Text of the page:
Indian Banking System
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India provides a unique case study whereby banking industry is characterized by a mixed ownership structure and the deregulation of the industry in the nineties had paved the way for a level playing field between the various ownership groups. Historically, the industry was dominated by the public sector banks while the activities of the private sector (both domestic and foreign) were severely controlled by India’s Central Bank, the Reserve Bank of India. However, failing profitability and inefficiency in the banking system precipitated the first set of banking sector reforms in 1992 that facilitated entry deregulation, branch de-licensing, deregulation of interest rates, and operational freedom for public sector banks.
This report basically assesses the relative performance of the state-owned banks, the old & new private banks and the foreign banks in India by analysing a large period of data (viz. 1990-2012). The period allows us to study the impact of various national and international events on the Indian banking performance.
Essentially, we would be doing the comparison in two parts. The first part further consists of two steps. The first step deals with estimation of efficiency using stochastic frontier analysis. In the next step, measures of productivity are computed based on the stochastic frontier estimates. In the second part, we would try to assess the performance and credit risk of all the banking groups of India by using the simple Error Correction Model (ECM).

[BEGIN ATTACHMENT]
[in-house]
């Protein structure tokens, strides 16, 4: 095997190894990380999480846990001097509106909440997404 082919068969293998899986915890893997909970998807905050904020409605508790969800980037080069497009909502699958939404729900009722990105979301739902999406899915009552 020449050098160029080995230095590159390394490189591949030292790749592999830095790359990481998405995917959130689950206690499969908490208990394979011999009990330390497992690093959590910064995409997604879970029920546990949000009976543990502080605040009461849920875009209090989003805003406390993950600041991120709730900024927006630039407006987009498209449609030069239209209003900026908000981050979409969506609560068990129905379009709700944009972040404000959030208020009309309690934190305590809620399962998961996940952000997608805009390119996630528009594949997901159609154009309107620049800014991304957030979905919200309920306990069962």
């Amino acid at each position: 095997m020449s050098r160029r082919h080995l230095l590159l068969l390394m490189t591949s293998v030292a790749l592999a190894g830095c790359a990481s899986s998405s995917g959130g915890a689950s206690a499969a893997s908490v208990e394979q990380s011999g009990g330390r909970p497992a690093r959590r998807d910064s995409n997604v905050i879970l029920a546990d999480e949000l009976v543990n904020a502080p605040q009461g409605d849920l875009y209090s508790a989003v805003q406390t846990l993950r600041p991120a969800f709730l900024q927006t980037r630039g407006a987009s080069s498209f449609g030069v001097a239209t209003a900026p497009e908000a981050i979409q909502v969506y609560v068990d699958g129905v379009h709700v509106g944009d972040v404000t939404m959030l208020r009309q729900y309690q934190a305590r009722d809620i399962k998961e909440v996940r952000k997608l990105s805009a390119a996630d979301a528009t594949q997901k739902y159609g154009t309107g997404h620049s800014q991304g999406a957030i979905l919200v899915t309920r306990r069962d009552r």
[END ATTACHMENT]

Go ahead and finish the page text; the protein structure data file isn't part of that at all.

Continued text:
• To estimate efficiency of Indian banks and then estimate a measure of productivity that includes an efficiency term • To compare the State-owned, Private and Foreign banks in India on the basis of efficiency and productivity • To see the impact of any significant events on Indian banking system by analysing the time series data • To explore the impact of privatization on the pace of performance and credit risk of state-owned, private and foreign banks of India
H0: The role of ownership exists in determining the performance of Indian banks in terms of efficiency, productivity and credit risk.
To test the hypothesis mentioned above, we adopt two approaches:
Stochastic Frontier Analysis:
As regards the specification of the frontier, banking being a multi-product industry, we take recourse to the cost function for estimating efficiency. We take deposits and loans as output, i.e. the output vector consists of value of fixed deposits (FD), saving deposits (SD), current deposits (CD), investments (INV) and loans and advances (ADV). Apart from these, we also include the number of branches (B) as an output variable, as a proxy for the quality of services. Labour (L) and Capital (K) are the two variable inputs. The dependent variable is total operating cost (C), which is the sum of labour and capital costs.
We take the panel data of banks for the time period 1990-2012 and divide it into three categories each representing an ownership group of the banking industry. For each group, we’ll run a regression with Yt (RoE) used as the dependent variable while liquidity risk (LR), credit factor, (CF) and capital adequacy (CA) used as independent variables.
The dataset comprises annual data over the period 1990–2012 for the various banks in India.
To study the comparison of various ownership groups, we divide the panel data into three groups and have their separate analysis.
The dataset is primarily drawn from the websites of:
• Indian Banks’ Association
• Reserve Bank of India